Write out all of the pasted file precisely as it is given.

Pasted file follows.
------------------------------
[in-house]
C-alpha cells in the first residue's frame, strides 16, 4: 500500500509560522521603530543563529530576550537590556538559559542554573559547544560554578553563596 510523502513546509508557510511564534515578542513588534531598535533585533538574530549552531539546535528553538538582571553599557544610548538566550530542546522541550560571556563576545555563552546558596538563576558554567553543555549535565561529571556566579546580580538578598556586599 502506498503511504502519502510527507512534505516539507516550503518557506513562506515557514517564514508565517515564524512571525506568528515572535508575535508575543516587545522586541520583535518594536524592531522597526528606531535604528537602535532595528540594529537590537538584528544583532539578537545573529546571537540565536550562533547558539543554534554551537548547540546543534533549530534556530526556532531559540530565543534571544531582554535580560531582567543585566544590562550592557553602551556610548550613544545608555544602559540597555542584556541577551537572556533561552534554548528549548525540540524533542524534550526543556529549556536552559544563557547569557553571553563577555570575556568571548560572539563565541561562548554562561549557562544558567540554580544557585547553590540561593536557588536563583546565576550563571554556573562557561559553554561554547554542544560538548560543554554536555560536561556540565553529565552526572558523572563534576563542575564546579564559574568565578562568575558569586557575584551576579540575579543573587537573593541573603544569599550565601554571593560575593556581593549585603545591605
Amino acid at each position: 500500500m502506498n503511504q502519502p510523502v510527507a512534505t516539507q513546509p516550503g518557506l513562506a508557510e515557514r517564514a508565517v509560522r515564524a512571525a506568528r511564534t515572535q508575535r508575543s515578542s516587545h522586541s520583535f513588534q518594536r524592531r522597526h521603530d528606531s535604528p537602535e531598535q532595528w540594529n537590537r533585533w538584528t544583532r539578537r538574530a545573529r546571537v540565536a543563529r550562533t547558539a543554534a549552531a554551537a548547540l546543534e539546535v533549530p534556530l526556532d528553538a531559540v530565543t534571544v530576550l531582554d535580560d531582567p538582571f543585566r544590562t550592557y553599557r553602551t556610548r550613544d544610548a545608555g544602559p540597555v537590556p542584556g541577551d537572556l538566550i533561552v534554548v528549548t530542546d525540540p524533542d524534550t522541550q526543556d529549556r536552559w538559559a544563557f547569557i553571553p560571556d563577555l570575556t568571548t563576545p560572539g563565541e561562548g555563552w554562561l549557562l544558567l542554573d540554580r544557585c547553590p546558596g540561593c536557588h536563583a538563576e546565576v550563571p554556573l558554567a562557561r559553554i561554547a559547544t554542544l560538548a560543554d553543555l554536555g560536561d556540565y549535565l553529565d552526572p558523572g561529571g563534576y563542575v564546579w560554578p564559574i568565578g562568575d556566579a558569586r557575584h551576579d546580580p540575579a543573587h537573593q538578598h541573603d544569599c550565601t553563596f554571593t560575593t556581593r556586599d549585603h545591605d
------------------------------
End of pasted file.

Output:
[in-house]
C-alpha cells in the first residue's frame, strides 16, 4: 500500500509560522521603530543563529530576550537590556538559559542554573559547544560554578553563596 510523502513546509508557510511564534515578542513588534531598535533585533538574530549552531539546535528553538538582571553599557544610548538566550530542546522541550560571556563576545555563552546558596538563576558554567553543555549535565561529571556566579546580580538578598556586599 502506498503511504502519502510527507512534505516539507516550503518557506513562506515557514517564514508565517515564524512571525506568528515572535508575535508575543516587545522586541520583535518594536524592531522597526528606531535604528537602535532595528540594529537590537538584528544583532539578537545573529546571537540565536550562533547558539543554534554551537548547540546543534533549530534556530526556532531559540530565543534571544531582554535580560531582567543585566544590562550592557553602551556610548550613544545608555544602559540597555542584556541577551537572556533561552534554548528549548525540540524533542524534550526543556529549556536552559544563557547569557553571553563577555570575556568571548560572539563565541561562548554562561549557562544558567540554580544557585547553590540561593536557588536563583546565576550563571554556573562557561559553554561554547554542544560538548560543554554536555560536561556540565553529565552526572558523572563534576563542575564546579564559574568565578562568575558569586557575584551576579540575579543573587537573593541573603544569599550565601554571593560575593556581593549585603545591605
Amino acid at each position: 500500500m502506498n503511504q502519502p510523502v510527507a512534505t516539507q513546509p516550503g518557506l513562506a508557510e515557514r517564514a508565517v509560522r515564524a512571525a506568528r511564534t515572535q508575535r508575543s515578542s516587545h522586541s520583535f513588534q518594536r524592531r522597526h521603530d528606531s535604528p537602535e531598535q532595528w540594529n537590537r533585533w538584528t544583532r539578537r538574530a545573529r546571537v540565536a543563529r550562533t547558539a543554534a549552531a554551537a548547540l546543534e539546535v533549530p534556530l526556532d528553538a531559540v530565543t534571544v530576550l531582554d535580560d531582567p538582571f543585566r544590562t550592557y553599557r553602551t556610548r550613544d544610548a545608555g544602559p540597555v537590556p542584556g541577551d537572556l538566550i533561552v534554548v528549548t530542546d525540540p524533542d524534550t522541550q526543556d529549556r536552559w538559559a544563557f547569557i553571553p560571556d563577555l570575556t568571548t563576545p560572539g563565541e561562548g555563552w554562561l549557562l544558567l542554573d540554580r544557585c547553590p546558596g540561593c536557588h536563583a538563576e546565576v550563571p554556573l558554567a562557561r559553554i561554547a559547544t554542544l560538548a560543554d553543555l554536555g560536561d556540565y549535565l553529565d552526572p558523572g561529571g563534576y563542575v564546579w560554578p564559574i568565578g562568575d556566579a558569586r557575584h551576579d546580580p540575579a543573587h537573593q538578598h541573603d544569599c550565601t553563596f554571593t560575593t556581593r556586599d549585603h545591605d